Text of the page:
One of the most important challenges you will face is hiring and integrating new employees. A hiring mistake can be very costly.
What is the cost of hiring a bad employee?
Managers spend more time parenting the bad employee, than focusing on developing and motivating new talent and existing top talent. It is axiomatic that it is easier to not hire an individual than hire him or her and face the legal risks of termination. Rejecting the problem employee during the hiring process creates minimal exposure. The real exposure takes place when you hire the bad employee and subsequently fire him or her. In virtually every case, the company failed to understand the profile for the successful candidate. Instead, the managers relied on their gut reaction and were motivated by the need to get a warm body in the door.
Stop hiring the best candidate and hire someone who can deliver results.
Interviewing should be fun for the interviewer and the interviewee and will be if you follow a process rather than asking random questions that have nothing to do with success in the position you are trying to fill.
Defining the job and identifying what needs to be accomplished to achieve success are critical components when choosing a candidate. Once the job is defined, each candidate can be evaluated for the potential to succeed in the job rather than being compared to other candidates. If the interview is focused only on skills, the interviewer will be forced to make a decision by comparing candidates to each other based solely on skills.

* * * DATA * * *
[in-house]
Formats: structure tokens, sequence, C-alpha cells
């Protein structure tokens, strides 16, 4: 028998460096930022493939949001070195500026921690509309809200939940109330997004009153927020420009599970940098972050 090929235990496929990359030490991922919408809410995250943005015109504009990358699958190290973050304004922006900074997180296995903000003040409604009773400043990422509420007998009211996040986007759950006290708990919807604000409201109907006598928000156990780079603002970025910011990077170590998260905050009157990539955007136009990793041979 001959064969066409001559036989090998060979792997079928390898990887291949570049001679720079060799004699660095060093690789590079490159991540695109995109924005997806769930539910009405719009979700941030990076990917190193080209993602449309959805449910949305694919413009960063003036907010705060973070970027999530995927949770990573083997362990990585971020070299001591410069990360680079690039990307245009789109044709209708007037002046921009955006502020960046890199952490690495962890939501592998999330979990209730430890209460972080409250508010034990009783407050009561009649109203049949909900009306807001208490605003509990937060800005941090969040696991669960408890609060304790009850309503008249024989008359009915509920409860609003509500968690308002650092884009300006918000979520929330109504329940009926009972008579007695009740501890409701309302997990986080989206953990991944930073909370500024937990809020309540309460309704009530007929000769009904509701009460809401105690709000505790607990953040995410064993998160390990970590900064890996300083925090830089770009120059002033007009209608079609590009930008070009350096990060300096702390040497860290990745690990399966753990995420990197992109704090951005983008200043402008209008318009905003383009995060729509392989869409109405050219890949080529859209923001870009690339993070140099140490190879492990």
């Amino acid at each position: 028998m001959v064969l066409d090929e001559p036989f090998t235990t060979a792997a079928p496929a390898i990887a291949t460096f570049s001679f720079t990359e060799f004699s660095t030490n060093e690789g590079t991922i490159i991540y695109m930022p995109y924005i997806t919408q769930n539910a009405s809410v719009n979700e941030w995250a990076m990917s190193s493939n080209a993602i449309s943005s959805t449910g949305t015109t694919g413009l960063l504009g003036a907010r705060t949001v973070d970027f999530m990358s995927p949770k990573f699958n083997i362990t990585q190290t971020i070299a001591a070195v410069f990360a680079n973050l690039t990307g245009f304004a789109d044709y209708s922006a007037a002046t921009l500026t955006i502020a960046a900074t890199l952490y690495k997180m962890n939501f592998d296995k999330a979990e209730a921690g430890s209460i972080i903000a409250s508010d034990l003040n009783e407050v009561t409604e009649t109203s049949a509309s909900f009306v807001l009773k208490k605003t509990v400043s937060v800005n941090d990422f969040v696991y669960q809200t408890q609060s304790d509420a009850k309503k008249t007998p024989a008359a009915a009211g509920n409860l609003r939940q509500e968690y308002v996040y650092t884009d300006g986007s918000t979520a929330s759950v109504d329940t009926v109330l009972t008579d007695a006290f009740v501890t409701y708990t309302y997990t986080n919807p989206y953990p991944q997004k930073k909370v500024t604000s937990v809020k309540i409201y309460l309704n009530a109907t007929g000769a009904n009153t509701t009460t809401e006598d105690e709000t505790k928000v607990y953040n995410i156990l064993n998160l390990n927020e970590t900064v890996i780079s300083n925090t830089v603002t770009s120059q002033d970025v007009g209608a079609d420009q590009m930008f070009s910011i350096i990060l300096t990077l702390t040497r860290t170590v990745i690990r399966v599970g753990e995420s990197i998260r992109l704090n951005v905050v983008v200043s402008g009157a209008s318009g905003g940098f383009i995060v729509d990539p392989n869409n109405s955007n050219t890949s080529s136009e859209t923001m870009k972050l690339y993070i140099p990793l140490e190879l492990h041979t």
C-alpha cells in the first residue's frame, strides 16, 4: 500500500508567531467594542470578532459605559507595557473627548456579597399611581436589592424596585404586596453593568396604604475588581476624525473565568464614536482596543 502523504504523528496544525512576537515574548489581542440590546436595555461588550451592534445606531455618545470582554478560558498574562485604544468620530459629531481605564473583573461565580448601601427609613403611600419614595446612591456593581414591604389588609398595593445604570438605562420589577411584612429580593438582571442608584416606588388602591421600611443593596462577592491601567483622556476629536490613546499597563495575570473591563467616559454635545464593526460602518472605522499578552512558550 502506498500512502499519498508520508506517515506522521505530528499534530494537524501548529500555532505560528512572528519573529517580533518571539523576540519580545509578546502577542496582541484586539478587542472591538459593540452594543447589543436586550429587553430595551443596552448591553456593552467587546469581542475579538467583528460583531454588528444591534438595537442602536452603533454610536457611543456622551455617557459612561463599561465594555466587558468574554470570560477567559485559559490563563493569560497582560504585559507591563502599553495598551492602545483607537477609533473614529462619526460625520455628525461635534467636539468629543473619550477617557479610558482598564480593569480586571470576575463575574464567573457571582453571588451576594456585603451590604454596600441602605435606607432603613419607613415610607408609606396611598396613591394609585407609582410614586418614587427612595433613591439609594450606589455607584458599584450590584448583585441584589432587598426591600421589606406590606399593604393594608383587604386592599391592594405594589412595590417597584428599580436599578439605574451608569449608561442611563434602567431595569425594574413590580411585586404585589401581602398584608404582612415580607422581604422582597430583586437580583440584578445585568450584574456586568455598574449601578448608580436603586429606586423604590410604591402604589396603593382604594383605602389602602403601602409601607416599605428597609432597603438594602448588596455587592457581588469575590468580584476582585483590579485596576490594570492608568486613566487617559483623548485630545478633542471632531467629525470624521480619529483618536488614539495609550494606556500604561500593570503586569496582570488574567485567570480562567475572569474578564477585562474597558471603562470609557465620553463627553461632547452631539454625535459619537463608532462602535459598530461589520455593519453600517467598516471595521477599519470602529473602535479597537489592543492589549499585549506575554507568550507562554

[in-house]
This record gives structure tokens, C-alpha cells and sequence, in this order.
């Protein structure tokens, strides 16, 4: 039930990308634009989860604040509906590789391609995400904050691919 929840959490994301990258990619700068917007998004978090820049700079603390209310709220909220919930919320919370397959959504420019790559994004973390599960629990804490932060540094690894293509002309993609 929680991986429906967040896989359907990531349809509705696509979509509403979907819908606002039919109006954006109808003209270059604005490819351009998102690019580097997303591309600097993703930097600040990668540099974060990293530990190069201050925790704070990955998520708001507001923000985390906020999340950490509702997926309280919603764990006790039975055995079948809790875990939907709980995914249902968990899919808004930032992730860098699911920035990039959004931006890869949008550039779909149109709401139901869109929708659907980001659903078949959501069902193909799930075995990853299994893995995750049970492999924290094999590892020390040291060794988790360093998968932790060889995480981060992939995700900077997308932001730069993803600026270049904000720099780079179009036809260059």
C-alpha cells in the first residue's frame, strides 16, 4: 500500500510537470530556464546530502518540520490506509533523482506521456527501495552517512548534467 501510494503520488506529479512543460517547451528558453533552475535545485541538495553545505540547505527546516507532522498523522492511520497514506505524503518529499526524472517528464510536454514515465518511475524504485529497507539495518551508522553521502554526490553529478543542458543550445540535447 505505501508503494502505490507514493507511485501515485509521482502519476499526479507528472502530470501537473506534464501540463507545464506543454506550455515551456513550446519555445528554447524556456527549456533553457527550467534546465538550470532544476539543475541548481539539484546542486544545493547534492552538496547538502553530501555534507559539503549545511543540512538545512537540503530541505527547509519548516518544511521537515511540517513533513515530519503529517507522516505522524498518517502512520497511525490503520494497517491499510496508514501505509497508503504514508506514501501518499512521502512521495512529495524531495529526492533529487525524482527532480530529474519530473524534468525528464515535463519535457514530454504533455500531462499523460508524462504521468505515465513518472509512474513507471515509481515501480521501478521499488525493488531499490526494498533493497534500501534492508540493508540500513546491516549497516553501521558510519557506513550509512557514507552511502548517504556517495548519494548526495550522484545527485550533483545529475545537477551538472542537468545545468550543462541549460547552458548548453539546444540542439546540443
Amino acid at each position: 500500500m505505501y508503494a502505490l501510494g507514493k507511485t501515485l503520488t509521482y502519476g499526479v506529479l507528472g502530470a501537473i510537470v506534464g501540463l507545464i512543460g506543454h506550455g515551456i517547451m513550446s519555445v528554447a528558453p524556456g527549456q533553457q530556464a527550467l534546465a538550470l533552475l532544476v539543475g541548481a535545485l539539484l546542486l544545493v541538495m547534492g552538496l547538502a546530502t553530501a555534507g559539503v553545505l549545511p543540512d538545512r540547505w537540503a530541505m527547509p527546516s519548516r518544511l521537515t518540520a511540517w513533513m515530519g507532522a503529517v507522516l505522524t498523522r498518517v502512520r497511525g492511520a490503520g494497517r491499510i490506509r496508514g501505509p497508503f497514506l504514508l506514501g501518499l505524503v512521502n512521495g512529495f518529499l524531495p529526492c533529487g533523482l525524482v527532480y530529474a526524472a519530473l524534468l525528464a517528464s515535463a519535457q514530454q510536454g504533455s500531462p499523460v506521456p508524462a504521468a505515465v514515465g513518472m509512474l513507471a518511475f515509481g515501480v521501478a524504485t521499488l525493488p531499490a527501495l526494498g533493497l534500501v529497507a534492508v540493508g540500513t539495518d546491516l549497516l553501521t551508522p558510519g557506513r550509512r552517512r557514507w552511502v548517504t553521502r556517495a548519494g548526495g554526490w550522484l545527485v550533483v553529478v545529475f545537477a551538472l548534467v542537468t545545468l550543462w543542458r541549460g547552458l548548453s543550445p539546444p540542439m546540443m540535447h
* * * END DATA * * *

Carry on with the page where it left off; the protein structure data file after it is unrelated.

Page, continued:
Screening resumes is not a selection process, rather an elimination process. During the screening process you are comparing candidates to each other based on skills. Once you have narrowed the field through elimination, you will be able to begin the selection process by comparing each candidate to the job.
When screening resumes, all you want to do is eliminate candidates who lack the basic skills to do the job. You’ll make sharper hiring decisions if you try to understand the risks involved in hiring each candidate instead of trying to predict who will be successful.
During the interview, the biggest mistake made by businesses large and small is reacting to your first impression. It is human nature to be impressed by someone you like and to be turned off by someone you don’t like for whatever reason. You will make a big mistake and find that, if you like someone you will ask easy questions, if you dislike someone, you will ask hard questions
It’s one thing to have the skills to do the job; it’s better to have the skills along with the desire to succeed; it’s best to find someone who has the skills, has the desire to succeed, and possesses an uncompromised work ethic.
An individual with no work ethic will drag you and the organization down. He will demand management time and will only do the job under constant and close supervision. Worse, he is almost impossible to fire. Every time you put pressure him to do the job, he will step up and deliver since he has the skills. You want to scream: “Could you please be incompetent long enough for me to fire you!” You are better off with someone who does not have the skills and has never been burdened with competency. At least you can fire him for not doing the job.
Three key points:
- Define success in the job and interview for success
- Create an effective job description, not a person description
- Interview beyond skills to uncover motivation